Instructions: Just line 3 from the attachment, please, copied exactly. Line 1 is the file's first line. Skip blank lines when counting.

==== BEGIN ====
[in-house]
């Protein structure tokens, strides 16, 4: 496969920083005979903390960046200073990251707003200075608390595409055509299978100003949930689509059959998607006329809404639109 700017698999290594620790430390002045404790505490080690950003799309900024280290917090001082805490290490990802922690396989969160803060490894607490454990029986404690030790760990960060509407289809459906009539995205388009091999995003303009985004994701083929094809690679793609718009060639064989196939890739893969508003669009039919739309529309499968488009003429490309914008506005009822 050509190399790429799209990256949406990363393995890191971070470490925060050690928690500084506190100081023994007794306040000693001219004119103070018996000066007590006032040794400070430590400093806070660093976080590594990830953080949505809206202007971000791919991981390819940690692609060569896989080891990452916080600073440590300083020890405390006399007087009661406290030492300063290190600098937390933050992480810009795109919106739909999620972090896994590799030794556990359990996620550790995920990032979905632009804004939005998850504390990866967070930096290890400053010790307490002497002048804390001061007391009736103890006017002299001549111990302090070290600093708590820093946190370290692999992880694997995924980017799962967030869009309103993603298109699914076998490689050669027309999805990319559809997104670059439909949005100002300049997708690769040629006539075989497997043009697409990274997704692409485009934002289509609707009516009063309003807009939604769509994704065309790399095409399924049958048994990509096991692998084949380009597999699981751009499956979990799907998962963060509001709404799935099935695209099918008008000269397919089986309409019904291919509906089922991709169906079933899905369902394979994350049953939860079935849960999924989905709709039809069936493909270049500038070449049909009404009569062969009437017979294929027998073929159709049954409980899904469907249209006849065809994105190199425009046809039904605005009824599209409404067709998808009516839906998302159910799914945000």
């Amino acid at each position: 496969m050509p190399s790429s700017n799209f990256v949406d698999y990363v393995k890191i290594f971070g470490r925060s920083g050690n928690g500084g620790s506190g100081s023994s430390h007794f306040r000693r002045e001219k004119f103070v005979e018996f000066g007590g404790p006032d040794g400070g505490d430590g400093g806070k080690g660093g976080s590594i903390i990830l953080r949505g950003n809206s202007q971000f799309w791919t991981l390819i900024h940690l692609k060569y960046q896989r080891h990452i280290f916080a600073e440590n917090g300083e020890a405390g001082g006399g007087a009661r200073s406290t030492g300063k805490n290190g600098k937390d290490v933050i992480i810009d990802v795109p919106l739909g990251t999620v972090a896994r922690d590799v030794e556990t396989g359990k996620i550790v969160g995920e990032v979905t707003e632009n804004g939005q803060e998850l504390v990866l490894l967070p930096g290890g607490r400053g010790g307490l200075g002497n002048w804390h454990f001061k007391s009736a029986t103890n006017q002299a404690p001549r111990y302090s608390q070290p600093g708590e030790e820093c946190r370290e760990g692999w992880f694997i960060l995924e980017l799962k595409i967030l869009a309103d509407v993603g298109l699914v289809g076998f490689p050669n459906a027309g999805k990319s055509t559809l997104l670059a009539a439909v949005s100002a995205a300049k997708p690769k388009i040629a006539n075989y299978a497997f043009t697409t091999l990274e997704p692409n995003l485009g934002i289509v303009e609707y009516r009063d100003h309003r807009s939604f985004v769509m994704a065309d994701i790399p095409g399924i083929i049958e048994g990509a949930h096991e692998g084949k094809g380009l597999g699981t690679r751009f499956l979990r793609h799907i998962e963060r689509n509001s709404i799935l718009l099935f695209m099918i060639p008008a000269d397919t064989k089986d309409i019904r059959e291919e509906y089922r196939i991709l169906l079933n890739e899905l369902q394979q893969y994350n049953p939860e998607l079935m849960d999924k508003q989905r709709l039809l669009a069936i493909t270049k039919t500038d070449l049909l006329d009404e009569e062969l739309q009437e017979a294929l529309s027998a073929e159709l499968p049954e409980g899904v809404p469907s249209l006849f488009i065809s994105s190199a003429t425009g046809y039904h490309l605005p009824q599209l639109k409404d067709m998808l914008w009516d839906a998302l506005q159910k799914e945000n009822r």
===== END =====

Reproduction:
């Amino acid at each position: 496969m050509p190399s790429s700017n799209f990256v949406d698999y990363v393995k890191i290594f971070g470490r925060s920083g050690n928690g500084g620790s506190g100081s023994s430390h007794f306040r000693r002045e001219k004119f103070v005979e018996f000066g007590g404790p006032d040794g400070g505490d430590g400093g806070k080690g660093g976080s590594i903390i990830l953080r949505g950003n809206s202007q971000f799309w791919t991981l390819i900024h940690l692609k060569y960046q896989r080891h990452i280290f916080a600073e440590n917090g300083e020890a405390g001082g006399g007087a009661r200073s406290t030492g300063k805490n290190g600098k937390d290490v933050i992480i810009d990802v795109p919106l739909g990251t999620v972090a896994r922690d590799v030794e556990t396989g359990k996620i550790v969160g995920e990032v979905t707003e632009n804004g939005q803060e998850l504390v990866l490894l967070p930096g290890g607490r400053g010790g307490l200075g002497n002048w804390h454990f001061k007391s009736a029986t103890n006017q002299a404690p001549r111990y302090s608390q070290p600093g708590e030790e820093c946190r370290e760990g692999w992880f694997i960060l995924e980017l799962k595409i967030l869009a309103d509407v993603g298109l699914v289809g076998f490689p050669n459906a027309g999805k990319s055509t559809l997104l670059a009539a439909v949005s100002a995205a300049k997708p690769k388009i040629a006539n075989y299978a497997f043009t697409t091999l990274e997704p692409n995003l485009g934002i289509v303009e609707y009516r009063d100003h309003r807009s939604f985004v769509m994704a065309d994701i790399p095409g399924i083929i049958e048994g990509a949930h096991e692998g084949k094809g380009l597999g699981t690679r751009f499956l979990r793609h799907i998962e963060r689509n509001s709404i799935l718009l099935f695209m099918i060639p008008a000269d397919t064989k089986d309409i019904r059959e291919e509906y089922r196939i991709l169906l079933n890739e899905l369902q394979q893969y994350n049953p939860e998607l079935m849960d999924k508003q989905r709709l039809l669009a069936i493909t270049k039919t500038d070449l049909l006329d009404e009569e062969l739309q009437e017979a294929l529309s027998a073929e159709l499968p049954e409980g899904v809404p469907s249209l006849f488009i065809s994105s190199a003429t425009g046809y039904h490309l605005p009824q599209l639109k409404d067709m998808l914008w009516d839906a998302l506005q159910k799914e945000n009822r």